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MJPS’s Victim Services Unit supports victims of crimes against the person

The Victim Services Unit of the Moose Jaw Police Service plays a valuable role in the community by supporting the victims of violent crime and linking them with important resources
The Victim Services Unit focuses on the victims of crimes against the person that include assault, sexual assault, robbery, and domestic violence.

The Moose Jaw Police Service (MJPS) has a specialized branch called the Victim Services Unit established back in 1994. This unit focuses on the victims of crimes against the person that include assault, sexual assault, robbery, and domestic violence.

“We try our best to support, reassure, and find the proper support for these individuals… (And) to have great community connections so we can send them in the right directions to get help and any kind of counselling or support they might need,” explained Terri Roney, the Victim Services co-ordinator for the MJPS.

This assistance is considered on an individual level and depends on the nature of the crime. The unit works closely with qualified volunteers who assist with phone calls, checking in with victims, and providing court updates.

The unit maintains a constant line of communication with the victims of crime. “Our goal is to keep people safe,” Roney said. This culminates in the linking of victims with the appropriate resources available throughout the community.

“It’s important that we surround those people with the proper supports and resources so they feel safe and so they know their rights.”

Victim Services also works with those who have been through traumatic events. This service is provided both to residents and members of the MJPS.

Victim’s rights

Victims of crime have the right to information, participation, protection, to seek restitution, and to make complaints. These basic rights are outlined in the Victim’s Bill of Rights upheld by the unit.

“A lot of time when you see our victims, they’re scared, (and) they are broken. They fear the situation, (and) they fear the justice system – that (the crime) might happen again, that the accused might come back.”

To address this concern, the Victim Services Unit also deals with emergency intervention orders and peace bonds.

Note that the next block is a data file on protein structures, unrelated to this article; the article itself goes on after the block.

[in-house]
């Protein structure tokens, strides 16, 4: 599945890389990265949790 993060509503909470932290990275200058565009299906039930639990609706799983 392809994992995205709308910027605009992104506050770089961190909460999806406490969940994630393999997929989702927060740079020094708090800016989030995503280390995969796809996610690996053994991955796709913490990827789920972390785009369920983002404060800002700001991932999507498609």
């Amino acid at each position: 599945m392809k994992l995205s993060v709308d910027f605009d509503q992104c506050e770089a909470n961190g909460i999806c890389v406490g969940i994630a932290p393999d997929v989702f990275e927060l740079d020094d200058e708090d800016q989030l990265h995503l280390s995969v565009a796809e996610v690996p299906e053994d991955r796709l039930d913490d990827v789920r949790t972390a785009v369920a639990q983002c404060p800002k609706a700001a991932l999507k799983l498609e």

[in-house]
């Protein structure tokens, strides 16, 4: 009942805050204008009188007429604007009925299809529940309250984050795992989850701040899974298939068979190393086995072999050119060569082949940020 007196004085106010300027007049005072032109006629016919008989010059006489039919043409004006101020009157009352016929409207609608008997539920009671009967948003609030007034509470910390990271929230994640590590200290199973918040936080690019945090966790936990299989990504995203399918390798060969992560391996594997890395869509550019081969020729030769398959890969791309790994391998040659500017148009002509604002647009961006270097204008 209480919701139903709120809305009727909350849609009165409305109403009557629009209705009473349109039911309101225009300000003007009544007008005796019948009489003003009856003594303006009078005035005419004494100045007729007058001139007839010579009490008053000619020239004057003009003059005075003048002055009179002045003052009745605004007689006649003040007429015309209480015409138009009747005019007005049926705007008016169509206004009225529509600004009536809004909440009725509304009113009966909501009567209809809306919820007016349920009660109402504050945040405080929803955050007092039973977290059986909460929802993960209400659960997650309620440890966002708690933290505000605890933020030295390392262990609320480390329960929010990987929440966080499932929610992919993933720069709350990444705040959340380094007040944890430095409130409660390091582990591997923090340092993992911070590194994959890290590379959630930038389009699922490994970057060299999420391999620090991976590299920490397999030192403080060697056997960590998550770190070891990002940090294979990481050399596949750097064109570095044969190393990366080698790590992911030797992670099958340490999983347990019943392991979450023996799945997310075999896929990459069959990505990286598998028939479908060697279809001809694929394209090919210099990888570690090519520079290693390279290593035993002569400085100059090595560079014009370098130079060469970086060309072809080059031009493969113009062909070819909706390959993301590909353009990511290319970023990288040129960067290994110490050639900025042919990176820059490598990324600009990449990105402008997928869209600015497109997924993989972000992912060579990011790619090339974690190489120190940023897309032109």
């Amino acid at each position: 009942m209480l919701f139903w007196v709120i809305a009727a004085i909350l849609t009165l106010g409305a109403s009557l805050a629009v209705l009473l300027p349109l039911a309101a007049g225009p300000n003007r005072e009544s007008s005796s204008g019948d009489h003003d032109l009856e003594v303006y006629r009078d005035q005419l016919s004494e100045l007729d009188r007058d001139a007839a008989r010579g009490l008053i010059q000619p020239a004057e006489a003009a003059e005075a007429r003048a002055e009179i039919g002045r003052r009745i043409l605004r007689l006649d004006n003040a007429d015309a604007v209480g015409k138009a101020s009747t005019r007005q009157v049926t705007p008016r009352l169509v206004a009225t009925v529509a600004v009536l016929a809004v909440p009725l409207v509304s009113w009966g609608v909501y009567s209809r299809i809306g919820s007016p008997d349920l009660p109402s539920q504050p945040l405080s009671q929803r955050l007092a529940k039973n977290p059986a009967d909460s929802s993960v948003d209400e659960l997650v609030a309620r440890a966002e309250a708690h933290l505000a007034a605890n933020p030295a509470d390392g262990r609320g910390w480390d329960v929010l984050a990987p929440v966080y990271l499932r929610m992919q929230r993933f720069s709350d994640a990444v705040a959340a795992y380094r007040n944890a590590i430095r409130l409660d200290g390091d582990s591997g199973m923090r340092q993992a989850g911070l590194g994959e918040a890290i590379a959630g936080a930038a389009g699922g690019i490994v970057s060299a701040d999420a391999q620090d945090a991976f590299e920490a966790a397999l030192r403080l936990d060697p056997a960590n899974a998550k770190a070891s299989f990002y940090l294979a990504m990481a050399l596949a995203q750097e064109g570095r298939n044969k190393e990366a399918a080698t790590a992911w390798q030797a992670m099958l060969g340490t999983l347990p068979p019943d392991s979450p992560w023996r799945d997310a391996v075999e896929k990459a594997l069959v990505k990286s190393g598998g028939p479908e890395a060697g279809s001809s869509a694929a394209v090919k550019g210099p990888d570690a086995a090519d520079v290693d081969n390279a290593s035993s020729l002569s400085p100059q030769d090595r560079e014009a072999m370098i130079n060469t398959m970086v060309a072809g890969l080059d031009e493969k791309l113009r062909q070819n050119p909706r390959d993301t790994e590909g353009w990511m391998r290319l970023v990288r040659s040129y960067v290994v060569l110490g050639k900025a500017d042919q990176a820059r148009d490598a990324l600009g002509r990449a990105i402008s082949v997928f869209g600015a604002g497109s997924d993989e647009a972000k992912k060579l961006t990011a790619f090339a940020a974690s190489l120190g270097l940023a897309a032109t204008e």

An emergency intervention order is a legal document and allows police to remove a violent offender from a domestic situation before they re-offend. If they return when ordered not to, the consequence is jail time, explained Const. Jeremy Anderson with the MJPS.

“We don’t do it a lot, because it’s a very high threshold to get there,” Const. Anderson explained.

Peace bonds are also known as restraining orders. Peace bonds are put in place when a suspect is released on conditions that include an order not to contact a specified individual.

“If we know an assault has taken place and there’s domestic violence, we’re going to arrest that person, then charge that person and send them to court right away,” Const. Anderson said, noting that this measure serves to prevent any further escalation.

Victims Services also assists in the creation of a victim’s impact statement.

“This (statement) is going to let the judge know how this has emotionally impacted them, how it’s physically impacted them, economically… it’s just another way for the victim to participate in the court process,” Roney explained.

Compensating victims

A victim’s compensation fund applies to specific Criminal Code offences. The goal, according to Roney, is to provide funding for counselling, ambulance bills, dental work, funerary expenses, and anything else of that nature.

In the event of property damage during a crime or in crimes against property, the victim’s impact statement may be the only way to seek restitution if the reigning judge determines this is warranted.

Compensation also addresses clothing or items held by police as evidence, lost earnings not covered by WCB (Worker’s Compensation Board) or SGI, and counselling, largely for children who may have witnessed a violent crime.

Compensation is dependent on eligibility and on the approval of each application.

Removing barriers

In a number of domestic violence situations, victims may be renting their home and now feel stuck in a challenging financial situation. Roney said the Victim Services Unit can help these individuals get out of their lease so they can promptly move into a safer place.

Roney also said the unit aims to remove barriers by connecting victims to resources available locally.

To contact the Victim Services Unit, the number is 306-694-7621, although in most cases the unit responds without the need to be contacted in advance.

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